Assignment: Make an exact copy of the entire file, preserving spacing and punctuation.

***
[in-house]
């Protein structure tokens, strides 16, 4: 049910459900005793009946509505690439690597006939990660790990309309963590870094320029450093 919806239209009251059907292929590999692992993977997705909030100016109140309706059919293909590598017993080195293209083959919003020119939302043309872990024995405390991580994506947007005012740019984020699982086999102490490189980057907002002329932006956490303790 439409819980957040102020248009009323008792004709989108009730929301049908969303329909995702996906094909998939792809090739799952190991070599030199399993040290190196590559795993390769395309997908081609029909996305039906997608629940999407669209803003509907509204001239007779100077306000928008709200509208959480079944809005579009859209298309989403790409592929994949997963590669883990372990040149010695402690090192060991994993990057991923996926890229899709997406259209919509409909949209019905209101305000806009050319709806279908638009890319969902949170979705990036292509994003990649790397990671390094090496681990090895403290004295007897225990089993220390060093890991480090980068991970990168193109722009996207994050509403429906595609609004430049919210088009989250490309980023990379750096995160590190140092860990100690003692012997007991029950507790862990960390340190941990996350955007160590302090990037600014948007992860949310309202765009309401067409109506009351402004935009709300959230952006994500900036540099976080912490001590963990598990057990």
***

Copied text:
[in-house]
């Protein structure tokens, strides 16, 4: 049910459900005793009946509505690439690597006939990660790990309309963590870094320029450093 919806239209009251059907292929590999692992993977997705909030100016109140309706059919293909590598017993080195293209083959919003020119939302043309872990024995405390991580994506947007005012740019984020699982086999102490490189980057907002002329932006956490303790 439409819980957040102020248009009323008792004709989108009730929301049908969303329909995702996906094909998939792809090739799952190991070599030199399993040290190196590559795993390769395309997908081609029909996305039906997608629940999407669209803003509907509204001239007779100077306000928008709200509208959480079944809005579009859209298309989403790409592929994949997963590669883990372990040149010695402690090192060991994993990057991923996926890229899709997406259209919509409909949209019905209101305000806009050319709806279908638009890319969902949170979705990036292509994003990649790397990671390094090496681990090895403290004295007897225990089993220390060093890991480090980068991970990168193109722009996207994050509403429906595609609004430049919210088009989250490309980023990379750096995160590190140092860990100690003692012997007991029950507790862990960390340190941990996350955007160590302090990037600014948007992860949310309202765009309401067409109506009351402004935009709300959230952006994500900036540099976080912490001590963990598990057990």